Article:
NASA suffering from pareidolia & apophenia? The watery science of Mars



I worry that NASA is suffering from apophenia and pareidolia.

Both acute and chronic cases.

What the heck?

Let me explain.

Do you ever look up at the clouds and see fluffy animals?

Or maybe other things that clouds look like such as a train, plane, or a dragon?

Pareidolia is the tendency of people to perceive animate or non-random features in a scene of random and inanimate objects.

Cool word, huh?

A good example of pareidolia would be the tendency to see faces amongst a field of boulders or stones….or on the surface of planets.

Apophenia is a broader term referring to the experience of seeing and believing that random things are non-random. Pareidolia falls under the umbrella of Apophenia.

Both are fairly common phenomena of the human experience. It’s not surprising because the human brain has evolved to find patterns and meaning amongst a massive amount of visual data. Our brains are particularly attuned to looking for human faces, but can also “see” patterns or evidence of other things that we are particularly preoccupied about such as looking for water in a desert say.

These are perfectly natural human tendencies when they occur every now and then to all of us, but when it comes to science, they can be seriously problematic.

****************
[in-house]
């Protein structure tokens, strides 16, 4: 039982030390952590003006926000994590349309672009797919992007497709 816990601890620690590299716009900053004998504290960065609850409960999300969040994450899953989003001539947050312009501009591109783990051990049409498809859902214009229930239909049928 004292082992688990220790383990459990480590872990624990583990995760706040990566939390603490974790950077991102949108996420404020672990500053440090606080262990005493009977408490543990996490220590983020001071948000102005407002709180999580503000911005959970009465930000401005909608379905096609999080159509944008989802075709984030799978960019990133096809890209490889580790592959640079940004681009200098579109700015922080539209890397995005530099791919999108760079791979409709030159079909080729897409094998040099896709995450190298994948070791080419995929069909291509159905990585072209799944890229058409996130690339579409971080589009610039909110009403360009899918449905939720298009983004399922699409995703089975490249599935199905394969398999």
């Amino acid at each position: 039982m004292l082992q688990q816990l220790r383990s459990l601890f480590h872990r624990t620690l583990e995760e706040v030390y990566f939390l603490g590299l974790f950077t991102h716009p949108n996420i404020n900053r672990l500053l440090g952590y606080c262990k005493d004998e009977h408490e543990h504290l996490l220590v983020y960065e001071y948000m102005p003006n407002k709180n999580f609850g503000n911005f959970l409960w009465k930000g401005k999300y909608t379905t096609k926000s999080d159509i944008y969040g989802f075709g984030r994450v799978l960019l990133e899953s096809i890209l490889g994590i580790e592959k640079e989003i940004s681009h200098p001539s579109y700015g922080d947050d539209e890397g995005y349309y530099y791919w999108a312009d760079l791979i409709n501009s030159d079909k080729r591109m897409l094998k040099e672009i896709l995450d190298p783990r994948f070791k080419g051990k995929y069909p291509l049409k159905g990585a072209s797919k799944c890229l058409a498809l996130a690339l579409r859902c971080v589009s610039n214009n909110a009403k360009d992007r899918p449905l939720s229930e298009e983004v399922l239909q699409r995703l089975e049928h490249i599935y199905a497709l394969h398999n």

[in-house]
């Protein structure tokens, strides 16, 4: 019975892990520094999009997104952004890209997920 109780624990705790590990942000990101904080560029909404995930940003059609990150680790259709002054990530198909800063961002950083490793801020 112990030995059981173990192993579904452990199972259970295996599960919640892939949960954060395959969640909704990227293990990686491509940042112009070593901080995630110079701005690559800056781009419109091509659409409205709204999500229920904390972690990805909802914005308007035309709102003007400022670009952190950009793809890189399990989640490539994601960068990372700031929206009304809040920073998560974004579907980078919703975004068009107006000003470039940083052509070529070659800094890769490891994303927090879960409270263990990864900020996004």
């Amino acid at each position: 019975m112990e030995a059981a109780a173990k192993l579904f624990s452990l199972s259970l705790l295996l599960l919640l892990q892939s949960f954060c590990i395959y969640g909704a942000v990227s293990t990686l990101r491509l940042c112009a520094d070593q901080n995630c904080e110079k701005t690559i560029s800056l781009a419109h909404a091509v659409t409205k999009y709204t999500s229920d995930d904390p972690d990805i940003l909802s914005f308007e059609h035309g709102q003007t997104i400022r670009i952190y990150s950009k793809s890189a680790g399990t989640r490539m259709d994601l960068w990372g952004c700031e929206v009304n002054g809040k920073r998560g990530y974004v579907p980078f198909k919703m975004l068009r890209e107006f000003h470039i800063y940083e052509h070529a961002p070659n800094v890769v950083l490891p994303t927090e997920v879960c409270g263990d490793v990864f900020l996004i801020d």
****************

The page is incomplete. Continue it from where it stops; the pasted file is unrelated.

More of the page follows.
For example, I would say it is possible or even quite probably that NASA scientists are suffering from a severe case of pareidolia about liquid water on Mars.

If so, it wouldn’t be the first time in history that humans had pareidolia when it comes to Mars.

In fact, the planet Mars, which has frozen water, has a long history of stimulating pareidolia that ranges from cultural icons such as the “Martian Face” (see image at the top of the post from Wiki) to the more recent “rat of mars” (image below from Discover Magazine). The latter turned out to just be a rock, not a rat or gerbil. Some believed that NASA had secretly released rodents on Mars to study how living things would fare there.

Mars Rat

When humans look at Mars whether from Earth or up close and personal at the details of its surface in images, we are looking for meaning, but what we really need is hard data.

We keep hearing mainstream media “science” reports from rover images taken by the relatively old, but still functional Opportunity Rover and the newer Curiosity. For example some NASA scientists claim that the  images of certain rocks (see below left) are compelling evidence that there was liquid water on Mars.Martian pebbles

This supposed evidence includes images showing rocks that look like pebbles that supposedly must have been smoothed by running water, except there’s not evidence that the pebbles of the universe have to be made by water as opposed to say flowing abrasive sands or corrosive chemicals or winds (all very reasonable possibilities).

But NASA and the mainstream media have succumbed to squishy science when it comes to Mars. For instance, BBC Science correspondent Jonathan Amos penned a piece on this entitled “Mars pebbles prove water history“. The image in question is the one at left from the BBC.

Does that look like proof of liquid water to you?